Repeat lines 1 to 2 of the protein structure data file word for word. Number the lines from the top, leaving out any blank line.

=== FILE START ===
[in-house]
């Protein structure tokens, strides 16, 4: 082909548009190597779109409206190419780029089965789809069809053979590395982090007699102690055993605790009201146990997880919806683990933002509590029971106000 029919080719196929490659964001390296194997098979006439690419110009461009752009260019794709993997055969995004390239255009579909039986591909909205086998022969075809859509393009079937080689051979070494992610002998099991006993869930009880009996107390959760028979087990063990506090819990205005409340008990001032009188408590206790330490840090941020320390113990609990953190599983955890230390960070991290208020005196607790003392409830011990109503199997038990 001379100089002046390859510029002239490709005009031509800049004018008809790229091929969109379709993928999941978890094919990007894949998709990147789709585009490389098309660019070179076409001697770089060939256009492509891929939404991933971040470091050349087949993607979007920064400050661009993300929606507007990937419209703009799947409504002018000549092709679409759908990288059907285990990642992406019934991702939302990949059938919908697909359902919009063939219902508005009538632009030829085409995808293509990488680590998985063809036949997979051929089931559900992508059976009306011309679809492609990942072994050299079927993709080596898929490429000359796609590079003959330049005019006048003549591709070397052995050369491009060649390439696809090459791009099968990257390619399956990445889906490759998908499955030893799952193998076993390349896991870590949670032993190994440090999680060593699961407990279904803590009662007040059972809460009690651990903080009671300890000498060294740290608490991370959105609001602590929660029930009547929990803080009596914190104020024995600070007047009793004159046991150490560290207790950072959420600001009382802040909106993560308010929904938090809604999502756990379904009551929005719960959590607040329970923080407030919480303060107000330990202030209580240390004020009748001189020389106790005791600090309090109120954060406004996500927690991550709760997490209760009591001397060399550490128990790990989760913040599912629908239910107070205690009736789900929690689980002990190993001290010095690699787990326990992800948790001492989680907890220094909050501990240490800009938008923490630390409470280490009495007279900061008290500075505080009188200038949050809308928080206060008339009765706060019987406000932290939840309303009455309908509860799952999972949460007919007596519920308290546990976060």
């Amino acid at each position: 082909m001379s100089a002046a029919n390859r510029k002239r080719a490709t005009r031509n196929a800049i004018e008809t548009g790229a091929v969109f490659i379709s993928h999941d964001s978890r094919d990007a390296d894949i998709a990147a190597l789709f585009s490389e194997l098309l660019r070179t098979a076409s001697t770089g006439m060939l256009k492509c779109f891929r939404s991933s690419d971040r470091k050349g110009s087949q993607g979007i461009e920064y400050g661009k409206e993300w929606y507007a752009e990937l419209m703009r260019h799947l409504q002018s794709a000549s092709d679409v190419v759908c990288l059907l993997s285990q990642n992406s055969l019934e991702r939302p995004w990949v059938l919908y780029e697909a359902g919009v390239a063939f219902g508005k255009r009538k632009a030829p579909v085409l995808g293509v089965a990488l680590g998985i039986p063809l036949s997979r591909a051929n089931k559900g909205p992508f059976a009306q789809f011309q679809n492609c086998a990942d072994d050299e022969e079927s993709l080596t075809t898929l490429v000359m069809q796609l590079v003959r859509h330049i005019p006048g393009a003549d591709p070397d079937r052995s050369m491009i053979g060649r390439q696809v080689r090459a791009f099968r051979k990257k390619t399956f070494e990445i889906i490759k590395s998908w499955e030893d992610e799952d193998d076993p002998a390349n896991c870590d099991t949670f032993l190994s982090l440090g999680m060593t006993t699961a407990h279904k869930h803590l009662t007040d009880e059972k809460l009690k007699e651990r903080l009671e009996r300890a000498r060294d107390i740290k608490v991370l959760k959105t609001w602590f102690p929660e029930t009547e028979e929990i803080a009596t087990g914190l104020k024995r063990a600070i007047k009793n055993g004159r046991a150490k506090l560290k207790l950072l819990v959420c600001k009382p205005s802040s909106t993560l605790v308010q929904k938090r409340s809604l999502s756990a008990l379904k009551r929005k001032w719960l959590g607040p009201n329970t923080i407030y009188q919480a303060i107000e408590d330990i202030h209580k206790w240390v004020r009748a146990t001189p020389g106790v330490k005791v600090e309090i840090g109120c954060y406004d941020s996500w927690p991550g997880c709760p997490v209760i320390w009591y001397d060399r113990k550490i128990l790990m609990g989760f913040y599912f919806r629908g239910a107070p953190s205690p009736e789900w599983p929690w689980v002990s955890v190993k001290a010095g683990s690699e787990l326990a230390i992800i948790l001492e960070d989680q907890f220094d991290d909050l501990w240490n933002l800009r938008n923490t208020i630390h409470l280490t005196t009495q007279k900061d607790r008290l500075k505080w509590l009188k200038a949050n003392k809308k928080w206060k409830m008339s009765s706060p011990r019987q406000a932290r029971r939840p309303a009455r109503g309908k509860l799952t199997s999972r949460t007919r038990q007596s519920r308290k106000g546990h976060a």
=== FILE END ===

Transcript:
[in-house]
């Protein structure tokens, strides 16, 4: 082909548009190597779109409206190419780029089965789809069809053979590395982090007699102690055993605790009201146990997880919806683990933002509590029971106000 029919080719196929490659964001390296194997098979006439690419110009461009752009260019794709993997055969995004390239255009579909039986591909909205086998022969075809859509393009079937080689051979070494992610002998099991006993869930009880009996107390959760028979087990063990506090819990205005409340008990001032009188408590206790330490840090941020320390113990609990953190599983955890230390960070991290208020005196607790003392409830011990109503199997038990 001379100089002046390859510029002239490709005009031509800049004018008809790229091929969109379709993928999941978890094919990007894949998709990147789709585009490389098309660019070179076409001697770089060939256009492509891929939404991933971040470091050349087949993607979007920064400050661009993300929606507007990937419209703009799947409504002018000549092709679409759908990288059907285990990642992406019934991702939302990949059938919908697909359902919009063939219902508005009538632009030829085409995808293509990488680590998985063809036949997979051929089931559900992508059976009306011309679809492609990942072994050299079927993709080596898929490429000359796609590079003959330049005019006048003549591709070397052995050369491009060649390439696809090459791009099968990257390619399956990445889906490759998908499955030893799952193998076993390349896991870590949670032993190994440090999680060593699961407990279904803590009662007040059972809460009690651990903080009671300890000498060294740290608490991370959105609001602590929660029930009547929990803080009596914190104020024995600070007047009793004159046991150490560290207790950072959420600001009382802040909106993560308010929904938090809604999502756990379904009551929005719960959590607040329970923080407030919480303060107000330990202030209580240390004020009748001189020389106790005791600090309090109120954060406004996500927690991550709760997490209760009591001397060399550490128990790990989760913040599912629908239910107070205690009736789900929690689980002990190993001290010095690699787990326990992800948790001492989680907890220094909050501990240490800009938008923490630390409470280490009495007279900061008290500075505080009188200038949050809308928080206060008339009765706060019987406000932290939840309303009455309908509860799952999972949460007919007596519920308290546990976060």